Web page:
This assumes no height for the bottom of the well, right?

Yes, this could serve as a replacement for in (line 128).

Thank you for all your fast answers, @rickwierenga

Yes, I think that would be very useful because the difference can be quite large and potentially dangerous for the machine and samples: Most rack/labware definitions are made by hand. For many plates dz is only 1-2 mm but the skirt of a carrier site is usually around 5-6 mm. If the carrier height is defined to the bottom of the skirt than our pipettes will crash through 4-5 mm of steel. A quick fix is to define dz to the height of the skirt but that is not dynmic and could give problems with plate gripping down the line.

For explanation purposes I have made this infographic, which next to the associated labware definition code I found very useful for making high-precision definitions (could you please check that this is PLR-correct?):

#: Cos_96_Vb
def Cos_96_Vb(name: str, with_lid: bool = False) -> Plate:
  return Plate(

Yes, you are right. The thickness of the well/container must be added to this calculation.

That’s amazing, and makes integration of carrier site skirts very simple! I can imagine this also being very useful for the plate stacks I am looking into because most lids have their own version of a skirt on their top.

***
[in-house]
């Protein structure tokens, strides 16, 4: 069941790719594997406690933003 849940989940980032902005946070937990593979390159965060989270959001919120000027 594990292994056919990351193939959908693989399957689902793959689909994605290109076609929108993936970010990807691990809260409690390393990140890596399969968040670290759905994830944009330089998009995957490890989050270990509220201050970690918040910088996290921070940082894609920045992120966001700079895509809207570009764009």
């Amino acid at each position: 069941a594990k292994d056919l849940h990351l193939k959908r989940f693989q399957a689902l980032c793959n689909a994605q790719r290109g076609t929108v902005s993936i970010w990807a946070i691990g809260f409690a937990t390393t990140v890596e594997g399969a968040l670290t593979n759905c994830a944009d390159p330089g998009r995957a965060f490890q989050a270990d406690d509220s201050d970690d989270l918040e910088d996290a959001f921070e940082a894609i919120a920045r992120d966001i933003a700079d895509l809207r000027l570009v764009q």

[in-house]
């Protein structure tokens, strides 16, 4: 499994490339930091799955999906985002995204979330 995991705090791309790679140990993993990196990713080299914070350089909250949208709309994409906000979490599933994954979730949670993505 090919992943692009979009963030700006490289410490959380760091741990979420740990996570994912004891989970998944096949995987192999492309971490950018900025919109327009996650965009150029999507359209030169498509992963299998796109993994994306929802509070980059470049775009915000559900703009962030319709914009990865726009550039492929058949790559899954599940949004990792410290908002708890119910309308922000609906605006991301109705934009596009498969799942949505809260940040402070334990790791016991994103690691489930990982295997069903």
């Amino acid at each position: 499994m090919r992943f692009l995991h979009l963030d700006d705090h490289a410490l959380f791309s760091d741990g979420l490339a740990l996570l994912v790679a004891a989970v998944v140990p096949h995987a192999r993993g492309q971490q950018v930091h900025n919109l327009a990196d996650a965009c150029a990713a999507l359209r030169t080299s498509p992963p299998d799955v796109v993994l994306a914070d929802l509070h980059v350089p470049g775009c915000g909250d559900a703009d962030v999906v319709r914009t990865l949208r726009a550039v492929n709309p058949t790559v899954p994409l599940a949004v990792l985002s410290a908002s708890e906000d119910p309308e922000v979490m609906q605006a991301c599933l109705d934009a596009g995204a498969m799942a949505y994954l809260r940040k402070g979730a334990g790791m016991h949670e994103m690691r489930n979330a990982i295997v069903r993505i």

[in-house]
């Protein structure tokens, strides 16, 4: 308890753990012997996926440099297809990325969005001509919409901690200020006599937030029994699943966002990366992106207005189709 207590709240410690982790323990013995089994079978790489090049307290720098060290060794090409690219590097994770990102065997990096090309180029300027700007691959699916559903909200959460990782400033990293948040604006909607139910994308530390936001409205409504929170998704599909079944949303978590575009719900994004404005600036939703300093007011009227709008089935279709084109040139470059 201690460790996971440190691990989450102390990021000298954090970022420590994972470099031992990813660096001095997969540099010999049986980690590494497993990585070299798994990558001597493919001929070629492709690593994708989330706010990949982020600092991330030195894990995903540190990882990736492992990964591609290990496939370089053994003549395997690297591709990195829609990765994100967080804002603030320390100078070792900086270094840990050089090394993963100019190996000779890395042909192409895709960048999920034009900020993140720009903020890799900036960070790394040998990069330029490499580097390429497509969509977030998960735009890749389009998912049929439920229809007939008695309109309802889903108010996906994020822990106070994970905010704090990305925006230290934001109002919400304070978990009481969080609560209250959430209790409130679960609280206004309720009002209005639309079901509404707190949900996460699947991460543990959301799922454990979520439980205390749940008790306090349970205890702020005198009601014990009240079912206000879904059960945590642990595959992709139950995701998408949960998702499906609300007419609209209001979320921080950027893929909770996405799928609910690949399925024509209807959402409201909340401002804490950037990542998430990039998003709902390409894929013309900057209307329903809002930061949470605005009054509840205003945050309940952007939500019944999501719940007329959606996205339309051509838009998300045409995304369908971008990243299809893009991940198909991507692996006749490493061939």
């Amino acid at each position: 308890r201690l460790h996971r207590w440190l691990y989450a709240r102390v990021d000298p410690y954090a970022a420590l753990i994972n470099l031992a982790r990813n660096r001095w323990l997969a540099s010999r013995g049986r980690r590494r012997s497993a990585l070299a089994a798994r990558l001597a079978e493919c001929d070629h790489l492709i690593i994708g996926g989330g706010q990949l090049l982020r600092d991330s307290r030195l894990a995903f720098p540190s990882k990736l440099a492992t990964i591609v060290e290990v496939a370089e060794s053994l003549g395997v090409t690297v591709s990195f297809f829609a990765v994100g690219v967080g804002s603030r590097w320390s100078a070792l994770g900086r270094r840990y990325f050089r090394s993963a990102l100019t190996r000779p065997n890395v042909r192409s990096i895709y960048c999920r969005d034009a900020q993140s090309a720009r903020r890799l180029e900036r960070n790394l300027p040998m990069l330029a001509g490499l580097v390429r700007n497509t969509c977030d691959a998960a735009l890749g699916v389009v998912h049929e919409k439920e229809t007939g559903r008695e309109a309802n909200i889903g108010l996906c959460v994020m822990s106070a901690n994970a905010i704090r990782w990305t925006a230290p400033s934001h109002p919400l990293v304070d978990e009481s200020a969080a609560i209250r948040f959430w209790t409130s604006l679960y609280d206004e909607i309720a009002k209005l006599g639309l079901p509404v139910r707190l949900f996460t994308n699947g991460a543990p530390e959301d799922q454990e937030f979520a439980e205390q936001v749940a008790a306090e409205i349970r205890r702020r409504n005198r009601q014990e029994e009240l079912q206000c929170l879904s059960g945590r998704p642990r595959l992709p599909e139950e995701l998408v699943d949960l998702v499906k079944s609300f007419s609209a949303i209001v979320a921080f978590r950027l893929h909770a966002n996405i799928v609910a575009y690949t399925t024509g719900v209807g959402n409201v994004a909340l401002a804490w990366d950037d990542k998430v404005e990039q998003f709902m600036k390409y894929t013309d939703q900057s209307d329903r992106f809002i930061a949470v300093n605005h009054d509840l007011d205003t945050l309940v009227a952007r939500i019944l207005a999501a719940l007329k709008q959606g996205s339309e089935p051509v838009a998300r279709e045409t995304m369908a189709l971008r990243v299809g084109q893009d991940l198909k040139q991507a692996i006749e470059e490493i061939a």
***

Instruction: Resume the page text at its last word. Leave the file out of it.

I’ll do that right after I look into the trace file! (I’m in a super busy period, so it might take a little bit)

This graphic is awesome! With your permission, I’d love to put it on the docs website, linking to your post.


I agree that is a great drawing

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Please don’t apologise, I know you will be quite busy for the next couple of months, and really appreciate the collaboration and help on this.

Yes, of course. I kinda also made it to encourage other people to add new labware to the “PLR Resource Library” (is this what we should call the compendium of all resources usable via PLR?).
So adding it to the docs website would be fantastic. I’m also happy to write some documentation on how to add new definitions, and then add them to PLR:main (either send pull requests through GitHub or post the definitions here so a PLR contributor can add them [I’m always trying to remember myself that most people wanting to use this might not know how to use Git :sweat_smile:]).

PLRRL! Love it!

That’d be awesome.

I already wrote a basic tutorial on custom resources, but feel free to expand it: Defining custom resources — PyLabRobot documentation. An introduction on how resources work on a high level would be really good, and definitely include your diagram. It’s just a markdown document:

Adding this through git/PR is preferred, so they can be display on the website in an organized way. The forum is less efficient as a reference (I see the forum as a cloud that settles in the docs).

That’s why I have a little guide on the website for people new to git: How to Open Source — PyLabRobot documentation :wink:

People reading the guides / using PLR don’t necessarily have to know git.